The best I’ve ever seen for pure TCP throughput over 802.11g is maybe 30 mbits/sec in an ideal RF environment (strong signal, no interference), and that was with a client and AP using chipsets from the same vendor, allowing them to do frame bursting tricks to maximize throughput. The other endpoint of the TCP connection was a wired Ethernet machine cabled into a LAN port on the AP.
Given real-world RF conditions (less than ideal signal and noise), and if both your machines are wireless (causing the bandwidth to be halved as Chris Nava mentioned), then the roughly 8 mbit/sec throughput you’re seeing is about what one would expect out of a property functioning b/g network. The biggest win available to you would be to wire in one of your machines via Ethernet, for an instant roughly doubling of your throughput. Other than that, you could spend a lot of effort squeezing another 10% out of it by using more efficient protocols, moving your devices closer to your AP, choosing a channel with less interference, etc.
You should consider upgrading your Wi-Fi gear rather than suffering along on nearly decade-old tech. 802.11g is from 2003, and it isn’t any faster than 802.11a from 2002. Since late 2009 we’ve had 802.11n 3×3 MIMO (3 spacial streams) systems, with 40MHz-wide channels, capable of signaling rates up to 450mbps. That’s a potential 833% speedup over 802.11g. The best consumer APs are usually simultaneous dual-band now as well, so you can leave older gear and smartphones and things to stay on 2.4GHz where they have to compete with Bluetooth and wireless game controllers and microwave ovens and baby monitors and webcams and everything else, and you can move your important laptops and desktops to the less congested 5GHz band, improving throughput for the most throughput-intensive applications.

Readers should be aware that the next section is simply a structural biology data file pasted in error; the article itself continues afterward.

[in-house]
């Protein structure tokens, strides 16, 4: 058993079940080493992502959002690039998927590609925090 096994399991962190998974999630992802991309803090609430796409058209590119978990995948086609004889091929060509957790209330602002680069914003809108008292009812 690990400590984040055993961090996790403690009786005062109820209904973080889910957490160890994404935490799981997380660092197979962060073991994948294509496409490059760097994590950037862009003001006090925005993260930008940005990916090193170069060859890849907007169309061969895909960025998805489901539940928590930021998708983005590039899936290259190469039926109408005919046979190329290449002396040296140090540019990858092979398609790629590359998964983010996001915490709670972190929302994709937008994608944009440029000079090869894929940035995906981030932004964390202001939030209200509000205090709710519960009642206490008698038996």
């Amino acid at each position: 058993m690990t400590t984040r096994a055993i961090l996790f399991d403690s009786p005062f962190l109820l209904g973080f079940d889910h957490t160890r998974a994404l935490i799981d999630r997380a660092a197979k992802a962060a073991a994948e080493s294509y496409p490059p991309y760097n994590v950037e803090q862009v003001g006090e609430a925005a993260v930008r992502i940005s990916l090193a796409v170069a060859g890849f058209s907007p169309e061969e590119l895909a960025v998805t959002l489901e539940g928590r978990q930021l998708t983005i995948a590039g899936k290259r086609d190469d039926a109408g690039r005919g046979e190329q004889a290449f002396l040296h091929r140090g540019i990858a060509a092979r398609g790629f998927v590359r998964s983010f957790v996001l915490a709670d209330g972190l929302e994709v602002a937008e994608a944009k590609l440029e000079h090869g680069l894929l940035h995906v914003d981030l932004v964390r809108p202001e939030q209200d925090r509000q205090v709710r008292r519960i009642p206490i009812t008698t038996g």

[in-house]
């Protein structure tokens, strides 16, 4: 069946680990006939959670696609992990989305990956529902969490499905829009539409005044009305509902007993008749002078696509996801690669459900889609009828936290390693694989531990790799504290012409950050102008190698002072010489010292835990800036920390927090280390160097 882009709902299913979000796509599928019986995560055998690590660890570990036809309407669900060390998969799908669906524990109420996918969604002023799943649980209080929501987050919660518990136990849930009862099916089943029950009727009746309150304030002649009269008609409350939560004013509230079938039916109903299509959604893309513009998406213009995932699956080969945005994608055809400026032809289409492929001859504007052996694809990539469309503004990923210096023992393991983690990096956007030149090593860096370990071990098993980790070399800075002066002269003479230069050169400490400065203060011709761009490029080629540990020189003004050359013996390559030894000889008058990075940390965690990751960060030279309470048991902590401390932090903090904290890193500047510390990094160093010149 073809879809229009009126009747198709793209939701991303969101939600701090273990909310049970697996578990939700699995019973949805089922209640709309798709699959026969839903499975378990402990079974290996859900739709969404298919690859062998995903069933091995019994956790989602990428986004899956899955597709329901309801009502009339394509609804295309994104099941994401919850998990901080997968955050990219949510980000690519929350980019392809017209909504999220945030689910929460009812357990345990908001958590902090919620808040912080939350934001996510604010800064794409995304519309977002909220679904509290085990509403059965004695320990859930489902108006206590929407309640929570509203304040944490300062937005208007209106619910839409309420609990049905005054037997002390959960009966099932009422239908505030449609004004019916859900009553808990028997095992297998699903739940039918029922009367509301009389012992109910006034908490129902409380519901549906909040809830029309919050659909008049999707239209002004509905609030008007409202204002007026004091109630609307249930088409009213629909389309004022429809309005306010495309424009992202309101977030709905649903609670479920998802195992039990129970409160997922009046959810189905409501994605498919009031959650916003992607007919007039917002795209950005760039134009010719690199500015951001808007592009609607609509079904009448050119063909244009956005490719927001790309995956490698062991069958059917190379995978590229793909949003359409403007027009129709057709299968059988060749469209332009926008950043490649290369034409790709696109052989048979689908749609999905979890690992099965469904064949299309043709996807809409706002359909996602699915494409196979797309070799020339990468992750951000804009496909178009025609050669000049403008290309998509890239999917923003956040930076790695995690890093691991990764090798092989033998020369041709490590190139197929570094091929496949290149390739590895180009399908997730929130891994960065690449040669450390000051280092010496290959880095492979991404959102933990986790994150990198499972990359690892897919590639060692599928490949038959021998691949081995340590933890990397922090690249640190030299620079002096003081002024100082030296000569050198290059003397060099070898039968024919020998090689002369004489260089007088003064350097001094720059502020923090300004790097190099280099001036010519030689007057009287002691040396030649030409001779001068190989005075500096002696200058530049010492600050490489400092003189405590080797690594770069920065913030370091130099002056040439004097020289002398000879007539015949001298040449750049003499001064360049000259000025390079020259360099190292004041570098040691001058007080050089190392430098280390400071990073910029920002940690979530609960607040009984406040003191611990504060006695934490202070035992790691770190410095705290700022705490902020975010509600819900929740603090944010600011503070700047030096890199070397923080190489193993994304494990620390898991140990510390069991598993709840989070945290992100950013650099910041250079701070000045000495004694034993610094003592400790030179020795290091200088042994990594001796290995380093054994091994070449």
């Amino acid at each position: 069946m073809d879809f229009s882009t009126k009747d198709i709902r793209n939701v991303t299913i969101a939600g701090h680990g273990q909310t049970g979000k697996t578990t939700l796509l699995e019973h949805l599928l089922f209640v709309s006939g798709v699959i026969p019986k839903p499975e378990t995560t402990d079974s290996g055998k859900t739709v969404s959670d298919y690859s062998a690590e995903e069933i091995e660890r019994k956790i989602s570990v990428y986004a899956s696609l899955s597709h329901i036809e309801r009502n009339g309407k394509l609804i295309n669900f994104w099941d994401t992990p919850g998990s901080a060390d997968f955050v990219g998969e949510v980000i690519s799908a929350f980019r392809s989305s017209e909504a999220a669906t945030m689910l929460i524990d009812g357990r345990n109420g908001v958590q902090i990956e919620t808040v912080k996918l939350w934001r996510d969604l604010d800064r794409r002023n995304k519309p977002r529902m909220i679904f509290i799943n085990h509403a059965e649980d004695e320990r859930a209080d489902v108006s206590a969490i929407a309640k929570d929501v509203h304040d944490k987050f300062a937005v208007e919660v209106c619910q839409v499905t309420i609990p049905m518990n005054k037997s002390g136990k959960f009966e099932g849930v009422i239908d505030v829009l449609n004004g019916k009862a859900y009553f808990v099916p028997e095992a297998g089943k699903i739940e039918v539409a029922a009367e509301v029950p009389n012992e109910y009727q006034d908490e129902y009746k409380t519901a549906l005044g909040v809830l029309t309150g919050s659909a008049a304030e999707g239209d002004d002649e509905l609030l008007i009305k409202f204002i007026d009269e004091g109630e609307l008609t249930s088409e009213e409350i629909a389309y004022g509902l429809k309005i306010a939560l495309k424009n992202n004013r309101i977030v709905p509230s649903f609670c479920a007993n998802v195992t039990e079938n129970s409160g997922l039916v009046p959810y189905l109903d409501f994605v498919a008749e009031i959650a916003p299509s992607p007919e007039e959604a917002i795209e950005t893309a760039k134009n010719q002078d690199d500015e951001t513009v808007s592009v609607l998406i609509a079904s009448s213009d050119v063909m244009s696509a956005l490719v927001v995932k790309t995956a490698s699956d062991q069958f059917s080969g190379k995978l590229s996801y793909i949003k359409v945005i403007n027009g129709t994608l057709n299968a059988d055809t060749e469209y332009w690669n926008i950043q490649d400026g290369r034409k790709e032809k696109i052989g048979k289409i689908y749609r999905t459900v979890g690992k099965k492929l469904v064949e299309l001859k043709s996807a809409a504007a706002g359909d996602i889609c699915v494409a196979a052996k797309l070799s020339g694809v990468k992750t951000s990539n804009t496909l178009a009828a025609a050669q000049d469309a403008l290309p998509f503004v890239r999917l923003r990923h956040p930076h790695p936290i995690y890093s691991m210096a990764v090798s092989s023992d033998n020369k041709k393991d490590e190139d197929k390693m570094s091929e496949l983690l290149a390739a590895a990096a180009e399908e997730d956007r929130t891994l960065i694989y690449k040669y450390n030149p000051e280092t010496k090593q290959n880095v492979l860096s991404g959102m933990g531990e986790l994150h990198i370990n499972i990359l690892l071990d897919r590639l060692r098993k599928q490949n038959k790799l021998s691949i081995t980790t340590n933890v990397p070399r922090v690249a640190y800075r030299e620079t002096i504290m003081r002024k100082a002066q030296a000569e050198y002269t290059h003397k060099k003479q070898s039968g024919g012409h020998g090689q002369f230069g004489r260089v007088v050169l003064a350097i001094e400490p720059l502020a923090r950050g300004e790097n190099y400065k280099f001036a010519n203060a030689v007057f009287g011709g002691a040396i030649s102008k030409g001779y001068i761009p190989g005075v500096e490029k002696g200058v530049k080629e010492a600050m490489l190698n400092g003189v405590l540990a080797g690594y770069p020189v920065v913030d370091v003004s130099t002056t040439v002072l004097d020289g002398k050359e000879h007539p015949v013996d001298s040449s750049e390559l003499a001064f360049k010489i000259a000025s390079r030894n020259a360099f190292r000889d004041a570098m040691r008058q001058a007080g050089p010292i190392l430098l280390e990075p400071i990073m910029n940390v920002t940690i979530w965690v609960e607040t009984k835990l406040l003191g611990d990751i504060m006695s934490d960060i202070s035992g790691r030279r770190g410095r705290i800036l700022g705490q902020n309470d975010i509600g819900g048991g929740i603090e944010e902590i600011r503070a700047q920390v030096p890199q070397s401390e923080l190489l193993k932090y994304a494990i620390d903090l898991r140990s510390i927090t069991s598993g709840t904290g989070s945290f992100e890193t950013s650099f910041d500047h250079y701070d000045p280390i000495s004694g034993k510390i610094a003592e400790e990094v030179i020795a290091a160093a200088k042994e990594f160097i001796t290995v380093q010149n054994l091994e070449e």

First, transferring via two WiFi connected machines HALVES your bandwidth because the data must be transmitted to the access point and then back out to the client over the same channel. Connect one of the machines via wire to the access point to double your available transfer bandwidth.
Then, use a different protocol. SMB (AKA Windows file sharing) is very slow compared to alternatives.
Finally, try transferring fewer files by zipping folders on the host and unzipping on the client after transferring. Each file costs some overhead (sometimes far more than actually transferring the data of a small file) so transferring many files as a single (not to mention compressed) archive can have large benefits.
The bandwidth available as supported by your router is shared among all computers in the area using the channel your access point/router is listening on. If the router supports 150Mbps, for example, there is at most 150Mbps total available for all devices to try and claim.
This means that if you want to transfer between two devices on the same router, the best you can hope for is half of that, as one device will first send to your access point, and the access point must then re-send each packet from there to the intended device, and they have to share the available airtime. And in fact it’s even worse than that, as wireless technologies don’t have a mechanism for perfect time sharing. One device may try to transmit a packet while the another is still active, and force both devices to re-send for that packet. In networking terms, we say wireless cells are unswitched and half-duplex. Other non-computer interference sources can make things even worse. Also, it runs in inverse proportion to your connection speed. If a single device has a weak signal such that it can only connect at 11Mbps instead of 150Mbps, and fills up that 11Mbps with data, it’s using up all the potential 150Mbps of air time.
When all is said and done, you’re lucky to even get the 8Mbps on shared wireless that you’re reporting. If you really care about performance, go wired or go home.
But to get the best you can out of the wireless connection you have, there are a few simple things to look for:
- Turn off 802.11b
- Set your router for the least-used channel in your area
- Use the 5Ghz band if possible
- Avoid 2.4Ghz cordless phones, microwaves and running showers
- Get closer to your access point
- Use 40Mhz wide channels if your device supports it.